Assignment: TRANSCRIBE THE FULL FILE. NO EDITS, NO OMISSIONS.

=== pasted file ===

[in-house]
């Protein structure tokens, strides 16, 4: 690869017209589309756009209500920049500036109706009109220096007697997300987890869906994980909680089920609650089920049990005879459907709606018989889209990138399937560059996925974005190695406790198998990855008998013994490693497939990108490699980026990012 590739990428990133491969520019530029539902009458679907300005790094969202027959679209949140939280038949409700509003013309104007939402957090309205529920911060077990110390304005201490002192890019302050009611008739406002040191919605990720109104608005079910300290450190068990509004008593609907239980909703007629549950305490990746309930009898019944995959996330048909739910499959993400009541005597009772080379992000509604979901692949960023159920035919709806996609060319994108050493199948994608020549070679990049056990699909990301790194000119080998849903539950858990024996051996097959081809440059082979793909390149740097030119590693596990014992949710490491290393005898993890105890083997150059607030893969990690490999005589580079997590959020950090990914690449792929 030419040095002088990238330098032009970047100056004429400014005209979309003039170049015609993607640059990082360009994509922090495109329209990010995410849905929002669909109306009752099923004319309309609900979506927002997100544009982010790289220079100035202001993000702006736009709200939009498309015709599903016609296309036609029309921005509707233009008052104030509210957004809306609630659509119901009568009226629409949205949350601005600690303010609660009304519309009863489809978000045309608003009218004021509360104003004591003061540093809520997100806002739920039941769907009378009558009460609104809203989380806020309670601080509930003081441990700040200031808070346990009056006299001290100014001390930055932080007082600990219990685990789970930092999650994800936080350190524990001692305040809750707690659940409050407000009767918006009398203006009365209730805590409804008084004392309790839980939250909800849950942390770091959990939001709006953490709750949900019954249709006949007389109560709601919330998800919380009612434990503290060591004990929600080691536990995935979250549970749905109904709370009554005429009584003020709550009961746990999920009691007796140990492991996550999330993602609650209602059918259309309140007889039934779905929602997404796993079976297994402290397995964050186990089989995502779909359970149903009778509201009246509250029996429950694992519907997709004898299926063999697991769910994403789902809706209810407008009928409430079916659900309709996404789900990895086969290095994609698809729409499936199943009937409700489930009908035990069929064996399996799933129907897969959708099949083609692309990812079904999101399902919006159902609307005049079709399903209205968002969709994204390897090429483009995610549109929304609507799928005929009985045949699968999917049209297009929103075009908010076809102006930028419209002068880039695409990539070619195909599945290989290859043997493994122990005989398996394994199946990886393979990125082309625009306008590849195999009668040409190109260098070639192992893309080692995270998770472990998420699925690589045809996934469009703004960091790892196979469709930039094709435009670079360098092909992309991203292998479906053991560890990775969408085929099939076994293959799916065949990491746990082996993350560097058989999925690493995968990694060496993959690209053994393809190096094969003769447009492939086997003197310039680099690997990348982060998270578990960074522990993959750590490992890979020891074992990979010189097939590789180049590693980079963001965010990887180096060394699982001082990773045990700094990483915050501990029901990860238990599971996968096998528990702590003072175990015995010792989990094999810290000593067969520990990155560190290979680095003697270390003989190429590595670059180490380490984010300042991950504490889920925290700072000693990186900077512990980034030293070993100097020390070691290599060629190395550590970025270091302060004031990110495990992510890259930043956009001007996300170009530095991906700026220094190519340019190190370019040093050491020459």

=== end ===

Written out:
[in-house]
């Protein structure tokens, strides 16, 4: 690869017209589309756009209500920049500036109706009109220096007697997300987890869906994980909680089920609650089920049990005879459907709606018989889209990138399937560059996925974005190695406790198998990855008998013994490693497939990108490699980026990012 590739990428990133491969520019530029539902009458679907300005790094969202027959679209949140939280038949409700509003013309104007939402957090309205529920911060077990110390304005201490002192890019302050009611008739406002040191919605990720109104608005079910300290450190068990509004008593609907239980909703007629549950305490990746309930009898019944995959996330048909739910499959993400009541005597009772080379992000509604979901692949960023159920035919709806996609060319994108050493199948994608020549070679990049056990699909990301790194000119080998849903539950858990024996051996097959081809440059082979793909390149740097030119590693596990014992949710490491290393005898993890105890083997150059607030893969990690490999005589580079997590959020950090990914690449792929 030419040095002088990238330098032009970047100056004429400014005209979309003039170049015609993607640059990082360009994509922090495109329209990010995410849905929002669909109306009752099923004319309309609900979506927002997100544009982010790289220079100035202001993000702006736009709200939009498309015709599903016609296309036609029309921005509707233009008052104030509210957004809306609630659509119901009568009226629409949205949350601005600690303010609660009304519309009863489809978000045309608003009218004021509360104003004591003061540093809520997100806002739920039941769907009378009558009460609104809203989380806020309670601080509930003081441990700040200031808070346990009056006299001290100014001390930055932080007082600990219990685990789970930092999650994800936080350190524990001692305040809750707690659940409050407000009767918006009398203006009365209730805590409804008084004392309790839980939250909800849950942390770091959990939001709006953490709750949900019954249709006949007389109560709601919330998800919380009612434990503290060591004990929600080691536990995935979250549970749905109904709370009554005429009584003020709550009961746990999920009691007796140990492991996550999330993602609650209602059918259309309140007889039934779905929602997404796993079976297994402290397995964050186990089989995502779909359970149903009778509201009246509250029996429950694992519907997709004898299926063999697991769910994403789902809706209810407008009928409430079916659900309709996404789900990895086969290095994609698809729409499936199943009937409700489930009908035990069929064996399996799933129907897969959708099949083609692309990812079904999101399902919006159902609307005049079709399903209205968002969709994204390897090429483009995610549109929304609507799928005929009985045949699968999917049209297009929103075009908010076809102006930028419209002068880039695409990539070619195909599945290989290859043997493994122990005989398996394994199946990886393979990125082309625009306008590849195999009668040409190109260098070639192992893309080692995270998770472990998420699925690589045809996934469009703004960091790892196979469709930039094709435009670079360098092909992309991203292998479906053991560890990775969408085929099939076994293959799916065949990491746990082996993350560097058989999925690493995968990694060496993959690209053994393809190096094969003769447009492939086997003197310039680099690997990348982060998270578990960074522990993959750590490992890979020891074992990979010189097939590789180049590693980079963001965010990887180096060394699982001082990773045990700094990483915050501990029901990860238990599971996968096998528990702590003072175990015995010792989990094999810290000593067969520990990155560190290979680095003697270390003989190429590595670059180490380490984010300042991950504490889920925290700072000693990186900077512990980034030293070993100097020390070691290599060629190395550590970025270091302060004031990110495990992510890259930043956009001007996300170009530095991906700026220094190519340019190190370019040093050491020459």